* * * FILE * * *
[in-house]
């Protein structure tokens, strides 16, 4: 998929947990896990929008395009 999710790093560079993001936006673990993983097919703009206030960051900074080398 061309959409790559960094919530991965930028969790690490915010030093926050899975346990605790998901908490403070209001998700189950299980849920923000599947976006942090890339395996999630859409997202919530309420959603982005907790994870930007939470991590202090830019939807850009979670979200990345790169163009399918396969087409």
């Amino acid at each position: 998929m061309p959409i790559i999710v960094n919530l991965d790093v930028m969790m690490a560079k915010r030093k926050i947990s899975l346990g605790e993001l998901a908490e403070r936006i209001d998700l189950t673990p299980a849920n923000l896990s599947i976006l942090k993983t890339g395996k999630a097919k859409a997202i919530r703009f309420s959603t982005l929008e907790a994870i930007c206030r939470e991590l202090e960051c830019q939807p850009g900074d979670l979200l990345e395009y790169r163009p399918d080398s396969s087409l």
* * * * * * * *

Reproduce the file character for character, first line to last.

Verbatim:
[in-house]
């Protein structure tokens, strides 16, 4: 998929947990896990929008395009 999710790093560079993001936006673990993983097919703009206030960051900074080398 061309959409790559960094919530991965930028969790690490915010030093926050899975346990605790998901908490403070209001998700189950299980849920923000599947976006942090890339395996999630859409997202919530309420959603982005907790994870930007939470991590202090830019939807850009979670979200990345790169163009399918396969087409």
């Amino acid at each position: 998929m061309p959409i790559i999710v960094n919530l991965d790093v930028m969790m690490a560079k915010r030093k926050i947990s899975l346990g605790e993001l998901a908490e403070r936006i209001d998700l189950t673990p299980a849920n923000l896990s599947i976006l942090k993983t890339g395996k999630a097919k859409a997202i919530r703009f309420s959603t982005l929008e907790a994870i930007c206030r939470e991590l202090e960051c830019q939807p850009g900074d979670l979200l990345e395009y790169r163009p399918d080398s396969s087409l």